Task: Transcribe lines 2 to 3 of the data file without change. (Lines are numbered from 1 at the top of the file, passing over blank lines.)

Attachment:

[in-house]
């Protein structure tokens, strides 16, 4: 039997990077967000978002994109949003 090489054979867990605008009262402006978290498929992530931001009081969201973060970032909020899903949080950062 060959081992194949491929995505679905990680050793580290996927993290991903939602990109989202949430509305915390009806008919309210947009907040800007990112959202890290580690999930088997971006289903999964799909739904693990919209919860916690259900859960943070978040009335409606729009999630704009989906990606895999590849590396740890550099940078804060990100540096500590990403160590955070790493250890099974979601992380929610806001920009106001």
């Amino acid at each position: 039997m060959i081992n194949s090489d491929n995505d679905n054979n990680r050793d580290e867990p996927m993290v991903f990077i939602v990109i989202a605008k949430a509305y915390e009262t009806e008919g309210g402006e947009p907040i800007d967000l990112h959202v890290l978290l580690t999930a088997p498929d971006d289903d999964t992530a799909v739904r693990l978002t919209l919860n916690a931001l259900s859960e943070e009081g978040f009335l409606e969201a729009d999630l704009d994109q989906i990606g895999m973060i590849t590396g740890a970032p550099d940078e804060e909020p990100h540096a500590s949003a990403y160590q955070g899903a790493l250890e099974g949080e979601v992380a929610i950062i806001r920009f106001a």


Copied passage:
């Protein structure tokens, strides 16, 4: 039997990077967000978002994109949003 090489054979867990605008009262402006978290498929992530931001009081969201973060970032909020899903949080950062 060959081992194949491929995505679905990680050793580290996927993290991903939602990109989202949430509305915390009806008919309210947009907040800007990112959202890290580690999930088997971006289903999964799909739904693990919209919860916690259900859960943070978040009335409606729009999630704009989906990606895999590849590396740890550099940078804060990100540096500590990403160590955070790493250890099974979601992380929610806001920009106001």
């Amino acid at each position: 039997m060959i081992n194949s090489d491929n995505d679905n054979n990680r050793d580290e867990p996927m993290v991903f990077i939602v990109i989202a605008k949430a509305y915390e009262t009806e008919g309210g402006e947009p907040i800007d967000l990112h959202v890290l978290l580690t999930a088997p498929d971006d289903d999964t992530a799909v739904r693990l978002t919209l919860n916690a931001l259900s859960e943070e009081g978040f009335l409606e969201a729009d999630l704009d994109q989906i990606g895999m973060i590849t590396g740890a970032p550099d940078e804060e909020p990100h540096a500590s949003a990403y160590q955070g899903a790493l250890e099974g949080e979601v992380a929610i950062i806001r920009f106001a």